Starbucks, others search for perfect recyclable cup
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By Jim Johnson | WRN senior reporter
Sept. 27 — There is no silver bullet on Starbucks Coffee Co.´s years-long journey to find a widespread way to recycle all of those disposable cups the company dispenses each year.
The Seattle-based coffee company has been eyeing a 2015 target of finding a way to recycle its paper cups, a goal that´s complicated by the cups´ polyethylene liner.
With that in mind, the company convened what it called its third annual “cup summit” at the Massachusetts Institute of Technology, a gathering that brought together more than 100 stakeholders interested in finding a solution.
The summit attracted Starbucks competitors such as Tim Hortons and McDonald´s, as well as companies along the cup supply chain. Action Carting Environmental Services Inc., a solid waste management company that handles used cups collected through a pilot recycling effort in New York City, even was there.
“It´s really interesting that when we started this recycled cup process, the first thing we jump to, and the first solution we jumped to, is what can we make this cup out of that will make this cup recyclable?” said Jim Hanna, director of environmental impact for Starbucks. “What is the silver bullet? What is the perfect material out there that we can make this cup out of that will make this cup recyclable?
“And we quickly discovered that there is no perfect cup. There is no perfect solution out there,” he said.
“The infrastructure for recycling is what really needs to exist and the customer´s ability to actually recycle our cups,” Hanna said during a webcast panel discussion at the cup summit.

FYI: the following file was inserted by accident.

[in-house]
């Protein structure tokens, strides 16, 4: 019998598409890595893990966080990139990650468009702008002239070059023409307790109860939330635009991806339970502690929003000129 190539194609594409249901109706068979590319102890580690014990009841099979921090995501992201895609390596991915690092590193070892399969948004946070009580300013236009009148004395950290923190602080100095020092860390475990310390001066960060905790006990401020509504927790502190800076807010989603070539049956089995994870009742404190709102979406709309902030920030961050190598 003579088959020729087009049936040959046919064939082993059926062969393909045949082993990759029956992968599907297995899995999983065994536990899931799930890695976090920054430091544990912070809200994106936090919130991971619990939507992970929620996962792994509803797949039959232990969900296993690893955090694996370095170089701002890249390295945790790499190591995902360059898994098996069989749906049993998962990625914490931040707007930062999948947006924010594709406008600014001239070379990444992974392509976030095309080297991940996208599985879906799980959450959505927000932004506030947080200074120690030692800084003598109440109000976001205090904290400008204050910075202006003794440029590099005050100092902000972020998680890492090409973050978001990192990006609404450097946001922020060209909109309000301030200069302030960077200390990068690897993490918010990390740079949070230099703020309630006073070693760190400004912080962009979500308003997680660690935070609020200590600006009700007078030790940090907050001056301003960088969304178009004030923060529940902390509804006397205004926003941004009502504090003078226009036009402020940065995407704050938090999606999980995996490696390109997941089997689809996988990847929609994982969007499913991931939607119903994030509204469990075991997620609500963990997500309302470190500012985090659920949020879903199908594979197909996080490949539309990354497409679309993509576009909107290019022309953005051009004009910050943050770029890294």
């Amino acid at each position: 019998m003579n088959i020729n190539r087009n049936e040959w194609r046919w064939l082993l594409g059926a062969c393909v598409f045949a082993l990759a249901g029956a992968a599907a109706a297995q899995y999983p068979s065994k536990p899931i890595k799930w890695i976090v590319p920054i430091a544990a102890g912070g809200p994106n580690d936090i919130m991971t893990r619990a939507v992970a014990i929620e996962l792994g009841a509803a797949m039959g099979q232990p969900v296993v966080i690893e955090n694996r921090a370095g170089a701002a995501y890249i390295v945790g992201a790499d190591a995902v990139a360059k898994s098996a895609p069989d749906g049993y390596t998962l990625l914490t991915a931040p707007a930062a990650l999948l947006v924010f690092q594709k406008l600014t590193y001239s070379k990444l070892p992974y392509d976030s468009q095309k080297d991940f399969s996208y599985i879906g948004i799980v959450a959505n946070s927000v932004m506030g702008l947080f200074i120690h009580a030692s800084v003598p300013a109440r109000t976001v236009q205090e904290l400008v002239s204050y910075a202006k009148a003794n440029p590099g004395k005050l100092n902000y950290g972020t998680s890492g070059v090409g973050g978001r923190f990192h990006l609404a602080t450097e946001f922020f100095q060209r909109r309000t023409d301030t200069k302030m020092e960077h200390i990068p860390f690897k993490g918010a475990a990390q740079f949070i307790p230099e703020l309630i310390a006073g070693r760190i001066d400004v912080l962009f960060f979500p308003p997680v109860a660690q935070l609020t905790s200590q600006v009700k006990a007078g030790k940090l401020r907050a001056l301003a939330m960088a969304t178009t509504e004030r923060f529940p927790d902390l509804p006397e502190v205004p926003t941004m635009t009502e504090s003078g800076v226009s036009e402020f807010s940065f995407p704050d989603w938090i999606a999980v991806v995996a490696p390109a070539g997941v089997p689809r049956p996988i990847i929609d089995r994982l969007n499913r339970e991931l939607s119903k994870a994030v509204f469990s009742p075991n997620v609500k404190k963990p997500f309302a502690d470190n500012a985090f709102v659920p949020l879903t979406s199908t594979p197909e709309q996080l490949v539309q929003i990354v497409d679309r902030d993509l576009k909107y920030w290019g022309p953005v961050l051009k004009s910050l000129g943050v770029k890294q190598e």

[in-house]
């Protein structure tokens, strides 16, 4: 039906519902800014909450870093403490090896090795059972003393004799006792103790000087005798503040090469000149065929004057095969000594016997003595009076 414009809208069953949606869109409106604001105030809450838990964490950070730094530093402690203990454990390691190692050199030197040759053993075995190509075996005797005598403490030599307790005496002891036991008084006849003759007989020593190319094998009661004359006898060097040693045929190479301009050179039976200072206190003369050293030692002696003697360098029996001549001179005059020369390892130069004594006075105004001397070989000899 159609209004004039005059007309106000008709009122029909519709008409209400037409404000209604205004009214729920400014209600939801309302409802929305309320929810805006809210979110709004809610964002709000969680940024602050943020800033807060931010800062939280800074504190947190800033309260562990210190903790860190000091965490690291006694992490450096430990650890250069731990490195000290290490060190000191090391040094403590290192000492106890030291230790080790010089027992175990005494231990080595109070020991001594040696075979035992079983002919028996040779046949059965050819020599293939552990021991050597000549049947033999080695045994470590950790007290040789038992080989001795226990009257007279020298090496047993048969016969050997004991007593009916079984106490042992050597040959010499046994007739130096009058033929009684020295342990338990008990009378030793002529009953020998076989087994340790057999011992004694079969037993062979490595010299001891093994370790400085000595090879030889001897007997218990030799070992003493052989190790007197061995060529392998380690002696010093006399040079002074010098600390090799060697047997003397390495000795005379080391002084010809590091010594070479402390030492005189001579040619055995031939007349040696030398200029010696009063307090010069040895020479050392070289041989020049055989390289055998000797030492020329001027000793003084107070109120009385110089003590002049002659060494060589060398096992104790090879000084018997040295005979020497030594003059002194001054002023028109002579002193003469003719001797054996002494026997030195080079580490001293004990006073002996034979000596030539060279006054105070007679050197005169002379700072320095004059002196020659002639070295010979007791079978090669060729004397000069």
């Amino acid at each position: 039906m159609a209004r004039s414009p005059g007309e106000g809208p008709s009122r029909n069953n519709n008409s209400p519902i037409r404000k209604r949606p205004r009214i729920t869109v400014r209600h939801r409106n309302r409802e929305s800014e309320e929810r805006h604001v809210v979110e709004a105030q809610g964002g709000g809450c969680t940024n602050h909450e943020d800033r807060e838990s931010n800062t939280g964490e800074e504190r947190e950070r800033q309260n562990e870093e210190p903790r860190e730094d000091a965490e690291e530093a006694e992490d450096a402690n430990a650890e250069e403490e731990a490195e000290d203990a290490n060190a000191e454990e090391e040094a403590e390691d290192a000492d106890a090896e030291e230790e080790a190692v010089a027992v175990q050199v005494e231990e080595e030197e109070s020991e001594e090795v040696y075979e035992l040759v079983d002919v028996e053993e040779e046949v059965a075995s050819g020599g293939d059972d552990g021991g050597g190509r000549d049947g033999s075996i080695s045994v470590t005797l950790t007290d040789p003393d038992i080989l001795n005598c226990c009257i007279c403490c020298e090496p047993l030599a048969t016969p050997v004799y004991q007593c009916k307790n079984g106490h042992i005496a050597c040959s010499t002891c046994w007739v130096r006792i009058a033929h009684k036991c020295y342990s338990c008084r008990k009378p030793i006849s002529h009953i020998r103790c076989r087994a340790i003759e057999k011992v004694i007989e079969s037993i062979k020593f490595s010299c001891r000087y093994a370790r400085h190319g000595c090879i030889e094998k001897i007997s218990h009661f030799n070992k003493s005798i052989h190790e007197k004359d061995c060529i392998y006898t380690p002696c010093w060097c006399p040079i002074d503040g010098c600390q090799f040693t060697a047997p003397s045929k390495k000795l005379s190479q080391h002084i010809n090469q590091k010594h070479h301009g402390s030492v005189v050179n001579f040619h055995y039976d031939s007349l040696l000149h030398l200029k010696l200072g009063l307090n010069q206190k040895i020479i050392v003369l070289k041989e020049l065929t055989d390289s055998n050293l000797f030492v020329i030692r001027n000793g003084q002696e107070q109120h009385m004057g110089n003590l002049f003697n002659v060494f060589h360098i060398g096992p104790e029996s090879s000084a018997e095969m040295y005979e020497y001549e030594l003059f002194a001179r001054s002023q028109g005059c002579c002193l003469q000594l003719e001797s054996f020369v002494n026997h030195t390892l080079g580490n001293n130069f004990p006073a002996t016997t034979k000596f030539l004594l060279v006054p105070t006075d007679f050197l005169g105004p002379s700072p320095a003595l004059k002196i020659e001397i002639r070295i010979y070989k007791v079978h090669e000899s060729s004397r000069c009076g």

But that goal is complicated by the cups´ plastic liner, which can be considered a contaminant in the paper recycling processes.
So Starbucks has been embarking on a series of pilot projects in recent years aimed at proving the cups can be successfully mixed with other paper and recycled into new products.
It was late last year that Starbucks said it achieved an important milestone by proving its cups could be recycled into new paper cups in a pilot project that included International Paper Co. and Mississippi River Pulp LLC. This cup-to-cup project was developed following last year´s second cup summit.
Another pilot project, in conjunction with Georgia-Pacific, is turning used cups into new napkins.
Peter Senge, a senior lecturer at MIT who has been involved with the cup summit since its beginnings, is known for his work in systems thinking, a way to solve problems by considering how a system´s segments are interconnected.
“You can just feel the energy,” he said, as more and more players get involved in the recycled cup project. “The idea that all of these at some point will wind up some place in a usable form and not in a landfill is a pretty wild idea. It´s great to be on the journey.”
Hanna also called the work toward finding recycling solutions a “cup journey” and said his company will not claim success until there is an opportunity for every cup, no matter where it travels, to be recycled.
“It´s a tough process. It´s a long process. It´s a complicated process. But it´s one that we´re seeing more and more momentum from the entire industry getting behind this process and getting involved,” Hanna said.
“Our goal is by 2015 every cup out there that is generated is recycled. When we talk about recycling, for us, it really means that you as a customer or you as a stakeholder, when you are done enjoying this great beverage, wherever you may happened to be, whether it´s in your home, whether it´s in one of our Starbucks stores, whether it´s in your office or even in a public space or a park, that you have the opportunity at that place to recycle your cup,” Hanna said.
“Until that point, we´re not going to claim success. And we´re not going to say that our cup is recyclable until we know that you actually have the opportunity to recycle those cups,” he said.
Contact Waste & Recycling News senior reporter Jim Johnson at firstname.lastname@example.org or 937-964-1289.
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